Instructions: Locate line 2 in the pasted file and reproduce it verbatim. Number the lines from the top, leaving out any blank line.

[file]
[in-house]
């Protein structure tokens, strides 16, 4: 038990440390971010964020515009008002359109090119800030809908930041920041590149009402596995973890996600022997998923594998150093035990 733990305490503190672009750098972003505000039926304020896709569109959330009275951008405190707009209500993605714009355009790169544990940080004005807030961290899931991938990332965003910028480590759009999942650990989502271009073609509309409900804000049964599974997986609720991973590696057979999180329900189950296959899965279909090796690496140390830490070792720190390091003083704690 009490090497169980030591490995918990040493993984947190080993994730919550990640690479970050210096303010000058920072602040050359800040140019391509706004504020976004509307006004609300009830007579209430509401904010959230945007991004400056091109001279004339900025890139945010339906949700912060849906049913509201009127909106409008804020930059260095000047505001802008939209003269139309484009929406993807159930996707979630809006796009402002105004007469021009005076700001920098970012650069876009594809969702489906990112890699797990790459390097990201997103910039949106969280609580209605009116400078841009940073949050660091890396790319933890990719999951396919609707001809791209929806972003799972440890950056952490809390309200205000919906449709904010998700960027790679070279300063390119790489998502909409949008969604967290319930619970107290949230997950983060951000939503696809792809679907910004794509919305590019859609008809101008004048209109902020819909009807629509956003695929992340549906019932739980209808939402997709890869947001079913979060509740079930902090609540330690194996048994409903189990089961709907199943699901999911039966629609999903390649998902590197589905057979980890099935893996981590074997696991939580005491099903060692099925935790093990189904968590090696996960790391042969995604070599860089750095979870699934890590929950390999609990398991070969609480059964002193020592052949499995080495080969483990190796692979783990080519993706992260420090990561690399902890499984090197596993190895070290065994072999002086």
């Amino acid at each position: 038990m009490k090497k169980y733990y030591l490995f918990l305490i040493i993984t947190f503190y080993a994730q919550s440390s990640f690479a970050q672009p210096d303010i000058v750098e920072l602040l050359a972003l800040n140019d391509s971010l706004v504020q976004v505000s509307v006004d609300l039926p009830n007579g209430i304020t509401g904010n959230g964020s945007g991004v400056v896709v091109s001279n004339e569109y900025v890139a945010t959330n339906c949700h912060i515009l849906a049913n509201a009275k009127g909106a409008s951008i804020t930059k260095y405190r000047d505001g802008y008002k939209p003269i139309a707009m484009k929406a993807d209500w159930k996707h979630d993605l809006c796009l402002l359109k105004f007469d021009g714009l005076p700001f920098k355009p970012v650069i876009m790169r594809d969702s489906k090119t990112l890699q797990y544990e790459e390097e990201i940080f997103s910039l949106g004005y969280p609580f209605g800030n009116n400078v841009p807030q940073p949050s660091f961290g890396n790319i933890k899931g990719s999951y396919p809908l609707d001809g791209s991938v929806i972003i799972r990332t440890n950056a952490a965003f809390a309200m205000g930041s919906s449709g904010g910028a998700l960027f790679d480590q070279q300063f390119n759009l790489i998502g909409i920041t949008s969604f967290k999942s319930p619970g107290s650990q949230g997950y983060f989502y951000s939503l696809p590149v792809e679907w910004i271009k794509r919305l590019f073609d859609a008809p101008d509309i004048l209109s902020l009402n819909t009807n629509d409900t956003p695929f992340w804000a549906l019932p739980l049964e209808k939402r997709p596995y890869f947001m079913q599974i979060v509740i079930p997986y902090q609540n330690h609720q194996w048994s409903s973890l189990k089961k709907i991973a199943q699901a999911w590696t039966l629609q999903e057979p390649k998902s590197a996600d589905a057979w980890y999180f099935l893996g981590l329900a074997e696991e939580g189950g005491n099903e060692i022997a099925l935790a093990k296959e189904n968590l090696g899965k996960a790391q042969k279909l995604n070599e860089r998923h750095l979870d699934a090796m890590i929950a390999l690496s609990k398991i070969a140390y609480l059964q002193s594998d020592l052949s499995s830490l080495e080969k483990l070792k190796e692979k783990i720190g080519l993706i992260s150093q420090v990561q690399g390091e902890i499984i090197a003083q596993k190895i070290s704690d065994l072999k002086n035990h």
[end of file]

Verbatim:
């Protein structure tokens, strides 16, 4: 038990440390971010964020515009008002359109090119800030809908930041920041590149009402596995973890996600022997998923594998150093035990 733990305490503190672009750098972003505000039926304020896709569109959330009275951008405190707009209500993605714009355009790169544990940080004005807030961290899931991938990332965003910028480590759009999942650990989502271009073609509309409900804000049964599974997986609720991973590696057979999180329900189950296959899965279909090796690496140390830490070792720190390091003083704690 009490090497169980030591490995918990040493993984947190080993994730919550990640690479970050210096303010000058920072602040050359800040140019391509706004504020976004509307006004609300009830007579209430509401904010959230945007991004400056091109001279004339900025890139945010339906949700912060849906049913509201009127909106409008804020930059260095000047505001802008939209003269139309484009929406993807159930996707979630809006796009402002105004007469021009005076700001920098970012650069876009594809969702489906990112890699797990790459390097990201997103910039949106969280609580209605009116400078841009940073949050660091890396790319933890990719999951396919609707001809791209929806972003799972440890950056952490809390309200205000919906449709904010998700960027790679070279300063390119790489998502909409949008969604967290319930619970107290949230997950983060951000939503696809792809679907910004794509919305590019859609008809101008004048209109902020819909009807629509956003695929992340549906019932739980209808939402997709890869947001079913979060509740079930902090609540330690194996048994409903189990089961709907199943699901999911039966629609999903390649998902590197589905057979980890099935893996981590074997696991939580005491099903060692099925935790093990189904968590090696996960790391042969995604070599860089750095979870699934890590929950390999609990398991070969609480059964002193020592052949499995080495080969483990190796692979783990080519993706992260420090990561690399902890499984090197596993190895070290065994072999002086």